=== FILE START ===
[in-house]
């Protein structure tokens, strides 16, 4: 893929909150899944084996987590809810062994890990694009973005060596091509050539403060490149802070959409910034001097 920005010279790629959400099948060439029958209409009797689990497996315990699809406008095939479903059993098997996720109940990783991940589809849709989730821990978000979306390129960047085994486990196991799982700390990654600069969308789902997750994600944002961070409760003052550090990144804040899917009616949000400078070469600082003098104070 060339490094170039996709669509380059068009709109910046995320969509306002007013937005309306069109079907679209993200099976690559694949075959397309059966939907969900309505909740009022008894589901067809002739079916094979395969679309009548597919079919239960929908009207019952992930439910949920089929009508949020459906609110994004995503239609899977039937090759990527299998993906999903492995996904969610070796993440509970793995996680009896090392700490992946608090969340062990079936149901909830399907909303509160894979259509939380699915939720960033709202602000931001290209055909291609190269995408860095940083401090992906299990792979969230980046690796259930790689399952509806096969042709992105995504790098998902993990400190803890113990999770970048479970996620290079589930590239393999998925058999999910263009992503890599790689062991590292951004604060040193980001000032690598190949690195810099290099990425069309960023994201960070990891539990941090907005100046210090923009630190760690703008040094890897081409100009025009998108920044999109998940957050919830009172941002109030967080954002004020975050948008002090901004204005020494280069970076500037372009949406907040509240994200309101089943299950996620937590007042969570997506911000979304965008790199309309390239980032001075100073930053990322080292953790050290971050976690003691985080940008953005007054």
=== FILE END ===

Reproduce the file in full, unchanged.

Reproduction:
[in-house]
């Protein structure tokens, strides 16, 4: 893929909150899944084996987590809810062994890990694009973005060596091509050539403060490149802070959409910034001097 920005010279790629959400099948060439029958209409009797689990497996315990699809406008095939479903059993098997996720109940990783991940589809849709989730821990978000979306390129960047085994486990196991799982700390990654600069969308789902997750994600944002961070409760003052550090990144804040899917009616949000400078070469600082003098104070 060339490094170039996709669509380059068009709109910046995320969509306002007013937005309306069109079907679209993200099976690559694949075959397309059966939907969900309505909740009022008894589901067809002739079916094979395969679309009548597919079919239960929908009207019952992930439910949920089929009508949020459906609110994004995503239609899977039937090759990527299998993906999903492995996904969610070796993440509970793995996680009896090392700490992946608090969340062990079936149901909830399907909303509160894979259509939380699915939720960033709202602000931001290209055909291609190269995408860095940083401090992906299990792979969230980046690796259930790689399952509806096969042709992105995504790098998902993990400190803890113990999770970048479970996620290079589930590239393999998925058999999910263009992503890599790689062991590292951004604060040193980001000032690598190949690195810099290099990425069309960023994201960070990891539990941090907005100046210090923009630190760690703008040094890897081409100009025009998108920044999109998940957050919830009172941002109030967080954002004020975050948008002090901004204005020494280069970076500037372009949406907040509240994200309101089943299950996620937590007042969570997506911000979304965008790199309309390239980032001075100073930053990322080292953790050290971050976690003691985080940008953005007054």